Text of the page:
Dark Reading is part of the Informa Tech Division of Informa PLC

This site is operated by a business or businesses owned by Informa PLC and all copyright resides with them.Informa PLC's registered office is 5 Howick Place, London SW1P 1WG. Registered in England and Wales. Number 8860726.

Comments
17 Things We Should Have Learned in 2017 But Probably Didn't
Newest First  |  Oldest First  |  Threaded View
REISEN1955
50%
50%
REISEN1955,
User Rank: Ninja
1/3/2018 | 10:59:13 AM
Re: Excellent Post!
In 1996 I became an official Netware CNE - now an antique of course but even back then, we were taught the value of BACKUPS and RESTORE points.  Many of these 17 points are NOT NEW by any means.  Some directly threat information has to be new of course, but it amazes me that firms always "discover" something new when dealing with Ransomware or power outage.  (When Delta crashed last year, it was due to a lack of power backups in the data centers.  Oh I remember those huge HEAVY APC boxes.  This is basic stuff!!! )  And yet it is always disclosed as something new.

I still have a collection of 3.5 disks containing 1990 backup data from my old 486 system.  Having reliable backups (ransomware) is NOTHING NEW.  

 

"Those who do not learn history are doomed to repeat it"
sngs7dan
50%
50%
sngs7dan,
User Rank: Strategist
1/2/2018 | 10:33:44 AM
Which English?
You wrote in your first point: "... covering everything from how much they refinanced their home for to whether they prefer ..."

Really? is 'for to' in a programming language? Where was/is your editor?

On a more content related level- don't you get tired of having to say the same thing over and over? If they're not listening, why keep saying it the same way?

Until someone is personally affected by a breach, the big numbers are just numbers that do not require action on their part. When they realize they're wrong, it's already too late!

Personally, I've been breached so many times (OPM, Yahoo, Equifax, etc.), these actions feel like trying to close the barn door after the horses are stolen.

We need an alternative to using the Social Security Number and to de-escelate it from PII and regard it as the 'publicly available' information it already is. The U.S. needs to stop being the wild west cowboy and grow up into a recognition that corporations do not recognize 'individual responsibility'. Laws need to be revised accordingly.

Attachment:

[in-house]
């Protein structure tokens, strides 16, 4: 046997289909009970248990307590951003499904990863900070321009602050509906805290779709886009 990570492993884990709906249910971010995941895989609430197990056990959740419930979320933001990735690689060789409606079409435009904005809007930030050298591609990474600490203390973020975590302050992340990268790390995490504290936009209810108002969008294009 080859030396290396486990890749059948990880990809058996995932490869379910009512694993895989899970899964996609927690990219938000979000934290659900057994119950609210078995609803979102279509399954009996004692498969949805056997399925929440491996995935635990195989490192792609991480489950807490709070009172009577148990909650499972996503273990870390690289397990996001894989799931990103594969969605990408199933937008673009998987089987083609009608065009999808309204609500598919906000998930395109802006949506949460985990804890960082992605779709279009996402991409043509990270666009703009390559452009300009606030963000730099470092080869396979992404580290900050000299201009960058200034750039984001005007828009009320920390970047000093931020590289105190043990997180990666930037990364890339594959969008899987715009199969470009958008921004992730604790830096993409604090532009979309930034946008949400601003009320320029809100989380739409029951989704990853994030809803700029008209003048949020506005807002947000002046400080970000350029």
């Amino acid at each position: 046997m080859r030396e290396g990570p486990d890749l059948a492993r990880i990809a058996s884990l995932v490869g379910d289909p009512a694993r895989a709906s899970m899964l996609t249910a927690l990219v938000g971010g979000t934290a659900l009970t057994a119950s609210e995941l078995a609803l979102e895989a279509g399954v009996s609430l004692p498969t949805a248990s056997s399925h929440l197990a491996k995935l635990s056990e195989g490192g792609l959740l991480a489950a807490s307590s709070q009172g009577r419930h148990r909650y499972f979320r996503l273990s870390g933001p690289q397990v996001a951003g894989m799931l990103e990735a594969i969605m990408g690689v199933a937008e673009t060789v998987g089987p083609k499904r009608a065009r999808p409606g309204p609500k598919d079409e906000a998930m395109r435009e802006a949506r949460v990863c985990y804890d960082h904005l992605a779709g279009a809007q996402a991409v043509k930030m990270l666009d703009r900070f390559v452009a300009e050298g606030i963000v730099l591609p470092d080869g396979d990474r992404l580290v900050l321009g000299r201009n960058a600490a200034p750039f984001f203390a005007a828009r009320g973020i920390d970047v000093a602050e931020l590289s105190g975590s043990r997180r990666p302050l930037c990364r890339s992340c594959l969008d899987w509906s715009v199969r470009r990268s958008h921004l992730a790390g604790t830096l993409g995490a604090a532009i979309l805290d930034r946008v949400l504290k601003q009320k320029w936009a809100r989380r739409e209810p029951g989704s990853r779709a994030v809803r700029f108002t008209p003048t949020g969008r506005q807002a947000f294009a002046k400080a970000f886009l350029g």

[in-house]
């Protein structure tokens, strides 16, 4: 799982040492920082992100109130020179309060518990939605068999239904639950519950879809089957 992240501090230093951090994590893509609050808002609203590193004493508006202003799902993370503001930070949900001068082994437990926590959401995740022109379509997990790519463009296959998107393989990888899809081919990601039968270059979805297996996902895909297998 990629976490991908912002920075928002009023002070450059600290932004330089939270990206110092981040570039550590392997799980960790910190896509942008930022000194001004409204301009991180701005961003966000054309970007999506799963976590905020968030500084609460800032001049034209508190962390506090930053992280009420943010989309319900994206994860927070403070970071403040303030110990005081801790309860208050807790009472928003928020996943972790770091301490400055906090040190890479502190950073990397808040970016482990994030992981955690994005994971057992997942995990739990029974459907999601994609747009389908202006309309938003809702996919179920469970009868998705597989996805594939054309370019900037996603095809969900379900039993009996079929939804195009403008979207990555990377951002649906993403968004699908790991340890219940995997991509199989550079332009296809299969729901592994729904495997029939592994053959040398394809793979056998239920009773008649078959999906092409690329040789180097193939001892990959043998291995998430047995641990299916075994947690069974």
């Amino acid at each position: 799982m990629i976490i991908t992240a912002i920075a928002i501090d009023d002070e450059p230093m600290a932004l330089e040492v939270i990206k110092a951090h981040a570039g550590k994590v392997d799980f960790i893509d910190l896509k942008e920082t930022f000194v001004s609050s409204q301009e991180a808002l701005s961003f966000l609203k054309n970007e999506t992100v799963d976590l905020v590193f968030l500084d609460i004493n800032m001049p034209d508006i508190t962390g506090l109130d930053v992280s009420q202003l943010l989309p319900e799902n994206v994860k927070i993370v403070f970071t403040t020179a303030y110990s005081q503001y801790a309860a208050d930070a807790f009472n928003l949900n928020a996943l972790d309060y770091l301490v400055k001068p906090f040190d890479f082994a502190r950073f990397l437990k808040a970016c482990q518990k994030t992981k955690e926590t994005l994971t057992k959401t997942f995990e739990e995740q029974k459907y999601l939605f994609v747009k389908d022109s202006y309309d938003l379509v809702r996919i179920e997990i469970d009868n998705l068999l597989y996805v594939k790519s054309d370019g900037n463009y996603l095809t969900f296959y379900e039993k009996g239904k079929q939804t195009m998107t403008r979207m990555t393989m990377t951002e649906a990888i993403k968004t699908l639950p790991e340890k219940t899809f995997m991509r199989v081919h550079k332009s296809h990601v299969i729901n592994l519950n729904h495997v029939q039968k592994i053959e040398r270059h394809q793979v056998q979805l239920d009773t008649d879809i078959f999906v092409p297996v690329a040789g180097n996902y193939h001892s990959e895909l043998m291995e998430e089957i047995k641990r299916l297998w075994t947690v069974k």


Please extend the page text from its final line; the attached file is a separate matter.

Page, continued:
In order to revise the laws, we need a massive turnover in Congress. In order to have a massive turnover in Congress, we need a new grass roots effort much more mainstream and more potent than the Tea Party has been for the Republicans.

Sorry, just finished my coffee. I'll wake up now.
enhayden1321
50%
50%
enhayden1321,
User Rank: Strategist
1/2/2018 | 10:32:12 AM
Excellent Post!
Many thanks to Sarah for her excellent summary of the security issues experienced in 2017! Your review as well as your suggested priorities for 2018 are a worthwhile read for every Security Professional and executive.


97% of Americans Can't Ace a Basic Security Test
Steve Zurier, Contributing Writer,  5/20/2019
How Security Vendors Can Address the Cybersecurity Talent Shortage
Rob Rashotte, VP of Global Training and Technical Field Enablement at Fortinet,  5/24/2019
TeamViewer Admits Breach from 2016
Dark Reading Staff 5/20/2019
Register for Dark Reading Newsletters
White Papers
Video
Cartoon Contest
Current Issue
Building and Managing an IT Security Operations Program
As cyber threats grow, many organizations are building security operations centers (SOCs) to improve their defenses. In this Tech Digest you will learn tips on how to get the most out of a SOC in your organization - and what to do if you can't afford to build one.
Flash Poll
Twitter Feed
Dark Reading - Bug Report
Bug Report
Enterprise Vulnerabilities
From DHS/US-CERT's National Vulnerability Database
CVE-2019-7068
PUBLISHED: 2019-05-24
Adobe Acrobat and Reader versions 2019.010.20069 and earlier, 2019.010.20069 and earlier, 2017.011.30113 and earlier version, and 2015.006.30464 and earlier have an use after free vulnerability. Successful exploitation could lead to arbitrary code execution .
CVE-2019-7069
PUBLISHED: 2019-05-24
Adobe Acrobat and Reader versions 2019.010.20069 and earlier, 2019.010.20069 and earlier, 2017.011.30113 and earlier version, and 2015.006.30464 and earlier have a type confusion vulnerability. Successful exploitation could lead to arbitrary code execution .
CVE-2019-7070
PUBLISHED: 2019-05-24
Adobe Acrobat and Reader versions 2019.010.20069 and earlier, 2019.010.20069 and earlier, 2017.011.30113 and earlier version, and 2015.006.30464 and earlier have an use after free vulnerability. Successful exploitation could lead to arbitrary code execution .
CVE-2019-7071
PUBLISHED: 2019-05-24
Adobe Acrobat and Reader versions 2019.010.20069 and earlier, 2019.010.20069 and earlier, 2017.011.30113 and earlier version, and 2015.006.30464 and earlier have an out-of-bounds read vulnerability. Successful exploitation could lead to information disclosure.
CVE-2019-7072
PUBLISHED: 2019-05-24
Adobe Acrobat and Reader versions 2019.010.20069 and earlier, 2019.010.20069 and earlier, 2017.011.30113 and earlier version, and 2015.006.30464 and earlier have an use after free vulnerability. Successful exploitation could lead to arbitrary code execution .